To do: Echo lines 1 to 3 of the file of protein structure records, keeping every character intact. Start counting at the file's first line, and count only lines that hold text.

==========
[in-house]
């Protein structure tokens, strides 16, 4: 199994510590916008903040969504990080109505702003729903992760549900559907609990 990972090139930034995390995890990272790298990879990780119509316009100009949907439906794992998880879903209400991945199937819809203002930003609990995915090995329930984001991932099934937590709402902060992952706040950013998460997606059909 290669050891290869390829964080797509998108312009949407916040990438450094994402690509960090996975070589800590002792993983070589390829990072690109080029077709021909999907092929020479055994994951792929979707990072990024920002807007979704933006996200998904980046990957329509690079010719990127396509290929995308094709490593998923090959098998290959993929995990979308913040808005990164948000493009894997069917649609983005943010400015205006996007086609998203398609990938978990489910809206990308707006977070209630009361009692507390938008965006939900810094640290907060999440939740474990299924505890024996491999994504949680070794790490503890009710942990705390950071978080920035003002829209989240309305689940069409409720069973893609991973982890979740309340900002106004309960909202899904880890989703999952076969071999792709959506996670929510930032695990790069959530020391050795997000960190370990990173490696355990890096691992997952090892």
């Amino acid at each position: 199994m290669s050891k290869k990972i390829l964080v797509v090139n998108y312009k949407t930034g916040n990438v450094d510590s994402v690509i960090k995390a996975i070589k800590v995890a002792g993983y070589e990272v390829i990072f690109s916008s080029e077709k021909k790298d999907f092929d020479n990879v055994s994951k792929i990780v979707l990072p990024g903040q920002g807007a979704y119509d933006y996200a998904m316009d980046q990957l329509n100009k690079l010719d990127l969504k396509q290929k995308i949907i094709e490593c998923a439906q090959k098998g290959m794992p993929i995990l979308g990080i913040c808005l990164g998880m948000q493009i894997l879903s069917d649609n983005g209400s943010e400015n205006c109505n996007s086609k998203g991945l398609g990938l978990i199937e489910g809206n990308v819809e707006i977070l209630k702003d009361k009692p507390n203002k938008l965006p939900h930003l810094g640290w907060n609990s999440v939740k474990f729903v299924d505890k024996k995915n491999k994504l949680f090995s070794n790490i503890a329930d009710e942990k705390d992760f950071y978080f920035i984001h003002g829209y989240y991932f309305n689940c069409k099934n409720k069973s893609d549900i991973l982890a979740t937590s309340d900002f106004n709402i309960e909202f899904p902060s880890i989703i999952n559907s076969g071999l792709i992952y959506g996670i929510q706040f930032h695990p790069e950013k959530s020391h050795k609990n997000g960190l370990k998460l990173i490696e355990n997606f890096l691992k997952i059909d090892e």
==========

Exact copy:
[in-house]
């Protein structure tokens, strides 16, 4: 199994510590916008903040969504990080109505702003729903992760549900559907609990 990972090139930034995390995890990272790298990879990780119509316009100009949907439906794992998880879903209400991945199937819809203002930003609990995915090995329930984001991932099934937590709402902060992952706040950013998460997606059909 290669050891290869390829964080797509998108312009949407916040990438450094994402690509960090996975070589800590002792993983070589390829990072690109080029077709021909999907092929020479055994994951792929979707990072990024920002807007979704933006996200998904980046990957329509690079010719990127396509290929995308094709490593998923090959098998290959993929995990979308913040808005990164948000493009894997069917649609983005943010400015205006996007086609998203398609990938978990489910809206990308707006977070209630009361009692507390938008965006939900810094640290907060999440939740474990299924505890024996491999994504949680070794790490503890009710942990705390950071978080920035003002829209989240309305689940069409409720069973893609991973982890979740309340900002106004309960909202899904880890989703999952076969071999792709959506996670929510930032695990790069959530020391050795997000960190370990990173490696355990890096691992997952090892």
């Amino acid at each position: 199994m290669s050891k290869k990972i390829l964080v797509v090139n998108y312009k949407t930034g916040n990438v450094d510590s994402v690509i960090k995390a996975i070589k800590v995890a002792g993983y070589e990272v390829i990072f690109s916008s080029e077709k021909k790298d999907f092929d020479n990879v055994s994951k792929i990780v979707l990072p990024g903040q920002g807007a979704y119509d933006y996200a998904m316009d980046q990957l329509n100009k690079l010719d990127l969504k396509q290929k995308i949907i094709e490593c998923a439906q090959k098998g290959m794992p993929i995990l979308g990080i913040c808005l990164g998880m948000q493009i894997l879903s069917d649609n983005g209400s943010e400015n205006c109505n996007s086609k998203g991945l398609g990938l978990i199937e489910g809206n990308v819809e707006i977070l209630k702003d009361k009692p507390n203002k938008l965006p939900h930003l810094g640290w907060n609990s999440v939740k474990f729903v299924d505890k024996k995915n491999k994504l949680f090995s070794n790490i503890a329930d009710e942990k705390d992760f950071y978080f920035i984001h003002g829209y989240y991932f309305n689940c069409k099934n409720k069973s893609d549900i991973l982890a979740t937590s309340d900002f106004n709402i309960e909202f899904p902060s880890i989703i999952n559907s076969g071999l792709i992952y959506g996670i929510q706040f930032h695990p790069e950013k959530s020391h050795k609990n997000g960190l370990k998460l990173i490696e355990n997606f890096l691992k997952i059909d090892e």